Labour urges Tories to launch review of grouse shooting amid climate and animal welfare fears
Labour have demanded a review into grouse shooting over growing concerns at the practice’s impact on climate change.
Shadow Environment Secretary Sue Hayman said alternatives such as simulated shooting or wildlife tourism should be considered to reduce the impact to the environment from “driven” grouse shoots.
Over 550,000 acres - equivalent to the size of Greater London - are covered by grouse moors, with much of the land drained and dried out each year to prepare for the shooting season, the party claimed.
But according to evidence highlighted by Ms Hayman, the practice causes significant damage to animal life while also contributing to global warming by destroying carbon-absorbing plantlife and peat moors.
Announcing the plans on the first day of the four-month grouse shooting season, Ms Hayman pledged the next Labour government would launch the review if ministers fail to act before the next general election.
“The costs of grouse shooting on our environment and wildlife needs to be properly weighed up against the benefit of land owners from shooting parties,” she said.
“For too long the Tories have bent the knee to land owners and it’s our environment and our people who pay the price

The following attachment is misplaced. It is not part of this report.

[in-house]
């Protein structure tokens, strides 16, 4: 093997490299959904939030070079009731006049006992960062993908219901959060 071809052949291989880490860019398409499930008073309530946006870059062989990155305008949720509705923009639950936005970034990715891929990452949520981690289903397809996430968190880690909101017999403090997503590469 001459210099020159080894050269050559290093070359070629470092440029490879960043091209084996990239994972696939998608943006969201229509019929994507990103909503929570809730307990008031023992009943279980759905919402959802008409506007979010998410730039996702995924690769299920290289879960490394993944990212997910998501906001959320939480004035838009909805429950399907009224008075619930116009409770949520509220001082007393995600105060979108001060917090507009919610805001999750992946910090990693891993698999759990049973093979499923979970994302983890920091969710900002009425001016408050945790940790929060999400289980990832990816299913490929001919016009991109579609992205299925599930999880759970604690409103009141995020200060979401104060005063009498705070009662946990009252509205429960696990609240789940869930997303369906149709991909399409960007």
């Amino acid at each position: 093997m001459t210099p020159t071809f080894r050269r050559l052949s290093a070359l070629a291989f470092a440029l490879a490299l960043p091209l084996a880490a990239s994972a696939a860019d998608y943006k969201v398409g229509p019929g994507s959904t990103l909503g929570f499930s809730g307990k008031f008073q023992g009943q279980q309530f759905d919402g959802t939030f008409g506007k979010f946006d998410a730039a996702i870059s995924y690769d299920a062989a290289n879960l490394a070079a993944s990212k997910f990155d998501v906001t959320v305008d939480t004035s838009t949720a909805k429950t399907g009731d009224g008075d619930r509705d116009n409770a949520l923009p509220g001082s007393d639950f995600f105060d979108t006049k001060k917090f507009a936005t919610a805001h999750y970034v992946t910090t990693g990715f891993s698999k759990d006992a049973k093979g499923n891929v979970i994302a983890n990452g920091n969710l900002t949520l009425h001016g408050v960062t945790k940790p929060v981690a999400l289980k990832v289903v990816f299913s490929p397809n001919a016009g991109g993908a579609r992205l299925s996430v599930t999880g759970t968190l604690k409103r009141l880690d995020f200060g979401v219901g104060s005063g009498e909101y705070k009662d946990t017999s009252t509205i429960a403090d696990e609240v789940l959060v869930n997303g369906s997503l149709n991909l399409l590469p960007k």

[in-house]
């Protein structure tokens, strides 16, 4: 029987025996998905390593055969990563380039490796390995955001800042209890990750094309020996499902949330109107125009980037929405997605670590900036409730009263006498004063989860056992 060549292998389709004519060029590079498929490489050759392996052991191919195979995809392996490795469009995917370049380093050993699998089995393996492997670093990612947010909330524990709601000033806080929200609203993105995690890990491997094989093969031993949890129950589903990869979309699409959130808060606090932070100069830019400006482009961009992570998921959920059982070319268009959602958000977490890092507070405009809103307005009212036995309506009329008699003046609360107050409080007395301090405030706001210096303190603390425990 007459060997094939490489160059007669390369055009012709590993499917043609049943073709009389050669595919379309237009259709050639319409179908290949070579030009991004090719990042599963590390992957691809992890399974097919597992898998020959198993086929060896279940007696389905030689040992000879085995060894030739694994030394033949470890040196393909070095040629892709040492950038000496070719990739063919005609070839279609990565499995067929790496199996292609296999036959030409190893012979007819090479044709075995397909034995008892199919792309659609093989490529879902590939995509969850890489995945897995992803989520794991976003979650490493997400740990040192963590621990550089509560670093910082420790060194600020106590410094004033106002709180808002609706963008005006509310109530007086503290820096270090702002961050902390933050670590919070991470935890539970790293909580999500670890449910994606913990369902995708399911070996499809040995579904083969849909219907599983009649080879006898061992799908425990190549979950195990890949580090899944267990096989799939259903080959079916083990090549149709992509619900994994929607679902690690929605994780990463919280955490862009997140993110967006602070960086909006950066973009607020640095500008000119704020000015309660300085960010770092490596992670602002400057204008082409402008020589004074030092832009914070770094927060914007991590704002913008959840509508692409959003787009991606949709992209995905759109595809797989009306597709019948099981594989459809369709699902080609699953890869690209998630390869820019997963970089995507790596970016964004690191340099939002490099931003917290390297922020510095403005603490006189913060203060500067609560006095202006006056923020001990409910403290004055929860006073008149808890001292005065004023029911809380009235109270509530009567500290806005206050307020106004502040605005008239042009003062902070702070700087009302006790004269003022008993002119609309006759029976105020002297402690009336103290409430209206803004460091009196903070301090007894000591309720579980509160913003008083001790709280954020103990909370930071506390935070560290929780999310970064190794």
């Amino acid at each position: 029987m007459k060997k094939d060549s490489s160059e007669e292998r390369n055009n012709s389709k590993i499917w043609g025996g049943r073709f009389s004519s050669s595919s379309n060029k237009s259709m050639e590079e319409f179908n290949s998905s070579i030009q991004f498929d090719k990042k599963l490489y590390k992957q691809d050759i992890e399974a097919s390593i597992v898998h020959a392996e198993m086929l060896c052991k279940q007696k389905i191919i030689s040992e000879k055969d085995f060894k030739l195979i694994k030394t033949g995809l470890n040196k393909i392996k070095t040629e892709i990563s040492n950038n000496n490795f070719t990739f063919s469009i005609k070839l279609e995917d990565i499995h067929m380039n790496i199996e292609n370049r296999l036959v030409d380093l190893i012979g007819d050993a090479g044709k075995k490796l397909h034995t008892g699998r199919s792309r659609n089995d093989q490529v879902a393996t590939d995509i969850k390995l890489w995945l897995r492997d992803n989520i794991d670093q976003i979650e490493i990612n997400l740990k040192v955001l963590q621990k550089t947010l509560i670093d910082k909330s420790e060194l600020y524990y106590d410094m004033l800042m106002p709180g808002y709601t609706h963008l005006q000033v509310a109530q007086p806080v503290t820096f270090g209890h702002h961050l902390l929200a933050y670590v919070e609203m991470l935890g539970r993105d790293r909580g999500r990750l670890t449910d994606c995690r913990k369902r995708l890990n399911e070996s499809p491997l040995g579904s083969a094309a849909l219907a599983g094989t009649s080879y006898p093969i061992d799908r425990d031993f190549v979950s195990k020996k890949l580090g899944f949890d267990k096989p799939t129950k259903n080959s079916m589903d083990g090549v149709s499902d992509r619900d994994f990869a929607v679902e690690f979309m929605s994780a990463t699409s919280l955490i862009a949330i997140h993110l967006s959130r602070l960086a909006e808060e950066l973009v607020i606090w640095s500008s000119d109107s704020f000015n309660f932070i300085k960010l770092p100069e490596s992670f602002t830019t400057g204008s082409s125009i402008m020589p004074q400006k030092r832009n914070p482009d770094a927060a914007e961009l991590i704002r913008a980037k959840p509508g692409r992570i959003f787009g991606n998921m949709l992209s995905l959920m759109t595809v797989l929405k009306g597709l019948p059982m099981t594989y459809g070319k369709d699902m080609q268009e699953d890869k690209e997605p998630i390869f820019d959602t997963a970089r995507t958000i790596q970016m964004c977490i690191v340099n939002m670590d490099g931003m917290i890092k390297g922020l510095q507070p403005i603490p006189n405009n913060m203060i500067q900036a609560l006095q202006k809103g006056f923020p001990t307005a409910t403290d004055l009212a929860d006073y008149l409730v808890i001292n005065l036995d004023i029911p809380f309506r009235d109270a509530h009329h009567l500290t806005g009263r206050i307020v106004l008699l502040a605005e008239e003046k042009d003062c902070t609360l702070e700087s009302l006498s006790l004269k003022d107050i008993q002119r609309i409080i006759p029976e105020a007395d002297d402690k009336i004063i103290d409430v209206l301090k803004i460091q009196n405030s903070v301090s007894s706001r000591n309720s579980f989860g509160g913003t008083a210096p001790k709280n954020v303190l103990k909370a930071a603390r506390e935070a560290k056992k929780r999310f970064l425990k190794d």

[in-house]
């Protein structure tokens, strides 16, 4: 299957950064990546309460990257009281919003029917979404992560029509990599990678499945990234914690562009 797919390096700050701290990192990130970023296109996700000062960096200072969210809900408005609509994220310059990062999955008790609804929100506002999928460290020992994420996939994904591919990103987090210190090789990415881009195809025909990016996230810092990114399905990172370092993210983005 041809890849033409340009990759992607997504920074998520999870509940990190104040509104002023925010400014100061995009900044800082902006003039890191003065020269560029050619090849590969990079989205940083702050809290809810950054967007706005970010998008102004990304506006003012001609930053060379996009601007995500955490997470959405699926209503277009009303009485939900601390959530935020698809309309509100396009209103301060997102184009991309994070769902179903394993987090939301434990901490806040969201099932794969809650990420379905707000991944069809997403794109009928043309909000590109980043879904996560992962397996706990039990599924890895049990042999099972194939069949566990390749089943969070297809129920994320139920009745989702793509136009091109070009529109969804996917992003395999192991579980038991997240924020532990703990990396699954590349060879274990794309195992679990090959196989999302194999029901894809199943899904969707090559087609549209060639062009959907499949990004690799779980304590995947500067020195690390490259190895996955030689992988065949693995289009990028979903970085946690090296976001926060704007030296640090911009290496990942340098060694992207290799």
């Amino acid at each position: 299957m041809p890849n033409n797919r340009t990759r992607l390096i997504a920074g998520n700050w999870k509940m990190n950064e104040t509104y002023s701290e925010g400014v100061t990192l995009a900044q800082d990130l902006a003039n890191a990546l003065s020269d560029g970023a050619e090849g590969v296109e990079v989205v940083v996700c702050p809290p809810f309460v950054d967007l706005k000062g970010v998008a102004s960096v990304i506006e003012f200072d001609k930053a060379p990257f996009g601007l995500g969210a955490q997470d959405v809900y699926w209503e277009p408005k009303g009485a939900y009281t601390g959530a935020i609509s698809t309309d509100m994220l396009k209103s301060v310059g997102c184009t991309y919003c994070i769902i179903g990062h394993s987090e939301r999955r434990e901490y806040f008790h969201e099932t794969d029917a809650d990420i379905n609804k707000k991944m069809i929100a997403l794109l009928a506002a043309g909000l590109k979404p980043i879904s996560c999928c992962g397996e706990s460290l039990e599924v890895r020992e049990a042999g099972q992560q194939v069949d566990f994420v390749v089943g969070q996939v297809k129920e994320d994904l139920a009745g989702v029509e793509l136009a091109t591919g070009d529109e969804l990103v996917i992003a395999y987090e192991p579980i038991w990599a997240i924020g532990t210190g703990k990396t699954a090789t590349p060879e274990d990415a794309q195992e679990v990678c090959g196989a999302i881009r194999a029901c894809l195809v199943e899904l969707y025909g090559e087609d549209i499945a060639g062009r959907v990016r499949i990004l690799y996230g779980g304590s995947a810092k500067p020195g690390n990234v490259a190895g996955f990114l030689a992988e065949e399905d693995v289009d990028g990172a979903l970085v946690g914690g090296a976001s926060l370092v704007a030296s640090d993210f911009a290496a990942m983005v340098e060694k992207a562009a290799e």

“There are viable alternative to grouse shooting such as simulated shooting and wildlife tourism. The time has come for a proper review into the practice.”
The proposed review, which will be included in the party’s new animal welfare manifesto, would also investigate illegal culling of other animals including mountain hares and hen harriers ahead of the shooting season.
In August 2018, then-Environment Secretary Michael Gove had urged the owners of moorland estates to voluntarily end the practice after the European Commission mulled a compulsory ban over concerns that burning heather to improve grouse numbers was disproportionately damaging the environment.
But according to Labour, ministers have continued to hand out farm subsidies of over £3m to England’s ten largest grouse moors.
The Department for the Environment, Food and Rural Affairs have been contacted for comment.